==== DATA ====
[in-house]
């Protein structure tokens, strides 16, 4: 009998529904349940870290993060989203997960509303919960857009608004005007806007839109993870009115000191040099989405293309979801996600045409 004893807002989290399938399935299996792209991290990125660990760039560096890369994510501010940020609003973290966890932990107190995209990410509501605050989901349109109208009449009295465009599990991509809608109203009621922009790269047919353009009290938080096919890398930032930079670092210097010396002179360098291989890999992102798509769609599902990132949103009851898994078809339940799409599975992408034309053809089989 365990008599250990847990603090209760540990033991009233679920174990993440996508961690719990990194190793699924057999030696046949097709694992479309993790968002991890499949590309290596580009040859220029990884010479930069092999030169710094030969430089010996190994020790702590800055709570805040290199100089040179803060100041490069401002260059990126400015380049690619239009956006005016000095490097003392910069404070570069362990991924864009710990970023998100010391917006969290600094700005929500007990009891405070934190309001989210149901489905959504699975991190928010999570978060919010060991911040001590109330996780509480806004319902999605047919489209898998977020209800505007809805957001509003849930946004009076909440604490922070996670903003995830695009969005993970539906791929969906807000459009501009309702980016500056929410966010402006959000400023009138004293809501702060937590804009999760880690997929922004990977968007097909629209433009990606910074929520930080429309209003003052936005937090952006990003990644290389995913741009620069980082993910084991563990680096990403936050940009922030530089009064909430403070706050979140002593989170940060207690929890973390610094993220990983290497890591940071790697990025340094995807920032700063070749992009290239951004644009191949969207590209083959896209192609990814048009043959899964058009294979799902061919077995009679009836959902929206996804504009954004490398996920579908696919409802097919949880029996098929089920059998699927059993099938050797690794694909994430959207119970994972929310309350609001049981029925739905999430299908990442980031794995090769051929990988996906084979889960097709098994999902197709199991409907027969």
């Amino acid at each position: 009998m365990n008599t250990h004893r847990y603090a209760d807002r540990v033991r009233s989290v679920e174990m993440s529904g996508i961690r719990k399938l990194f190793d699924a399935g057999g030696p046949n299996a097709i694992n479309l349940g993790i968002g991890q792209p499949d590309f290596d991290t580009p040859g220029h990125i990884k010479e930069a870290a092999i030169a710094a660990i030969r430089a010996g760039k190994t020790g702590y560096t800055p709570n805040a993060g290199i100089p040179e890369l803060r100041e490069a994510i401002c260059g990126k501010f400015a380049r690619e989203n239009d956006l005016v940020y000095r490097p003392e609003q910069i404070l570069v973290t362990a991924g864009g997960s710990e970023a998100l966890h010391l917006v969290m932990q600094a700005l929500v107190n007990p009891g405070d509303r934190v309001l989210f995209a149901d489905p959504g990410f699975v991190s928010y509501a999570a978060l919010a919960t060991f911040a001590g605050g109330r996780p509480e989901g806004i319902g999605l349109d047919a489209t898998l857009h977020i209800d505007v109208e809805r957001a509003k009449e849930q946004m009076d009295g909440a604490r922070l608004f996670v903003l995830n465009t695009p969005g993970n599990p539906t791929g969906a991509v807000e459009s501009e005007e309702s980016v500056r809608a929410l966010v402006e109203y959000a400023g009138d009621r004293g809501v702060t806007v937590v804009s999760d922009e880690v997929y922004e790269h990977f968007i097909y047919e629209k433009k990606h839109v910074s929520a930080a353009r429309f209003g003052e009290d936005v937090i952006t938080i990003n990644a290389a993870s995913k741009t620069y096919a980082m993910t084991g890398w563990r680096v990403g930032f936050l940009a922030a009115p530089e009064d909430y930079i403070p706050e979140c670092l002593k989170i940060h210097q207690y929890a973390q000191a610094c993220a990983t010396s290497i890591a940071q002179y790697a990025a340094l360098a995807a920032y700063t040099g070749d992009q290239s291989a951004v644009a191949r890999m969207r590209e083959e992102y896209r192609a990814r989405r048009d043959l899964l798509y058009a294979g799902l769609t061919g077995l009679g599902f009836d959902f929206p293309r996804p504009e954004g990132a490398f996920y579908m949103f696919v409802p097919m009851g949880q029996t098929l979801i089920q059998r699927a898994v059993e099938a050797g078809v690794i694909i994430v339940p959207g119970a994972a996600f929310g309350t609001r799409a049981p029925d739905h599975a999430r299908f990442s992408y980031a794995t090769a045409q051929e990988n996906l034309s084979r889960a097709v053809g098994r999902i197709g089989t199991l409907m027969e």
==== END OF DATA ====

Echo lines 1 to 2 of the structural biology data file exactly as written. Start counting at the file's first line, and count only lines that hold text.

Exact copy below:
[in-house]
């Protein structure tokens, strides 16, 4: 009998529904349940870290993060989203997960509303919960857009608004005007806007839109993870009115000191040099989405293309979801996600045409 004893807002989290399938399935299996792209991290990125660990760039560096890369994510501010940020609003973290966890932990107190995209990410509501605050989901349109109208009449009295465009599990991509809608109203009621922009790269047919353009009290938080096919890398930032930079670092210097010396002179360098291989890999992102798509769609599902990132949103009851898994078809339940799409599975992408034309053809089989 365990008599250990847990603090209760540990033991009233679920174990993440996508961690719990990194190793699924057999030696046949097709694992479309993790968002991890499949590309290596580009040859220029990884010479930069092999030169710094030969430089010996190994020790702590800055709570805040290199100089040179803060100041490069401002260059990126400015380049690619239009956006005016000095490097003392910069404070570069362990991924864009710990970023998100010391917006969290600094700005929500007990009891405070934190309001989210149901489905959504699975991190928010999570978060919010060991911040001590109330996780509480806004319902999605047919489209898998977020209800505007809805957001509003849930946004009076909440604490922070996670903003995830695009969005993970539906791929969906807000459009501009309702980016500056929410966010402006959000400023009138004293809501702060937590804009999760880690997929922004990977968007097909629209433009990606910074929520930080429309209003003052936005937090952006990003990644290389995913741009620069980082993910084991563990680096990403936050940009922030530089009064909430403070706050979140002593989170940060207690929890973390610094993220990983290497890591940071790697990025340094995807920032700063070749992009290239951004644009191949969207590209083959896209192609990814048009043959899964058009294979799902061919077995009679009836959902929206996804504009954004490398996920579908696919409802097919949880029996098929089920059998699927059993099938050797690794694909994430959207119970994972929310309350609001049981029925739905999430299908990442980031794995090769051929990988996906084979889960097709098994999902197709199991409907027969």